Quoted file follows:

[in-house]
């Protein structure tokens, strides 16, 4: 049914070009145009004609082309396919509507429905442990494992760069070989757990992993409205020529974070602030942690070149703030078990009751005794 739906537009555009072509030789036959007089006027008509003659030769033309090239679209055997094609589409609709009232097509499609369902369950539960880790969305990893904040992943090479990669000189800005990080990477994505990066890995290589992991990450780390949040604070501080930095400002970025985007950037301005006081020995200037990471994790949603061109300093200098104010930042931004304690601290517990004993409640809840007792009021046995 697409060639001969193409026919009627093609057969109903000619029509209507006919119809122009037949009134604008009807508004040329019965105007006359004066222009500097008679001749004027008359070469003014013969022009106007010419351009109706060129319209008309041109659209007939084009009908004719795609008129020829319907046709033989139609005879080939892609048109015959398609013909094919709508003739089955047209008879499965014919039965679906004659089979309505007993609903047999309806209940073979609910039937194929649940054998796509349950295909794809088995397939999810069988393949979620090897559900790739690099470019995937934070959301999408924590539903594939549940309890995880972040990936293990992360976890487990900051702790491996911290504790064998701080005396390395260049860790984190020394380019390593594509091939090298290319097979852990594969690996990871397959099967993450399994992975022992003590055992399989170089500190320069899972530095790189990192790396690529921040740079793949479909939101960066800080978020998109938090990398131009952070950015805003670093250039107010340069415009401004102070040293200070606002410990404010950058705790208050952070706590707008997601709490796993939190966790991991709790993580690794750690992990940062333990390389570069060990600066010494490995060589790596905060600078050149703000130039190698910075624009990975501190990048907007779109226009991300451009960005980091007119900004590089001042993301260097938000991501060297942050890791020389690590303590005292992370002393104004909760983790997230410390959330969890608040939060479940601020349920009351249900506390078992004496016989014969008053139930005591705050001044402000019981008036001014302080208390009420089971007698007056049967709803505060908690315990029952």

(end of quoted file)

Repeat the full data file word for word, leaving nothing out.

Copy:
[in-house]
């Protein structure tokens, strides 16, 4: 049914070009145009004609082309396919509507429905442990494992760069070989757990992993409205020529974070602030942690070149703030078990009751005794 739906537009555009072509030789036959007089006027008509003659030769033309090239679209055997094609589409609709009232097509499609369902369950539960880790969305990893904040992943090479990669000189800005990080990477994505990066890995290589992991990450780390949040604070501080930095400002970025985007950037301005006081020995200037990471994790949603061109300093200098104010930042931004304690601290517990004993409640809840007792009021046995 697409060639001969193409026919009627093609057969109903000619029509209507006919119809122009037949009134604008009807508004040329019965105007006359004066222009500097008679001749004027008359070469003014013969022009106007010419351009109706060129319209008309041109659209007939084009009908004719795609008129020829319907046709033989139609005879080939892609048109015959398609013909094919709508003739089955047209008879499965014919039965679906004659089979309505007993609903047999309806209940073979609910039937194929649940054998796509349950295909794809088995397939999810069988393949979620090897559900790739690099470019995937934070959301999408924590539903594939549940309890995880972040990936293990992360976890487990900051702790491996911290504790064998701080005396390395260049860790984190020394380019390593594509091939090298290319097979852990594969690996990871397959099967993450399994992975022992003590055992399989170089500190320069899972530095790189990192790396690529921040740079793949479909939101960066800080978020998109938090990398131009952070950015805003670093250039107010340069415009401004102070040293200070606002410990404010950058705790208050952070706590707008997601709490796993939190966790991991709790993580690794750690992990940062333990390389570069060990600066010494490995060589790596905060600078050149703000130039190698910075624009990975501190990048907007779109226009991300451009960005980091007119900004590089001042993301260097938000991501060297942050890791020389690590303590005292992370002393104004909760983790997230410390959330969890608040939060479940601020349920009351249900506390078992004496016989014969008053139930005591705050001044402000019981008036001014302080208390009420089971007698007056049967709803505060908690315990029952």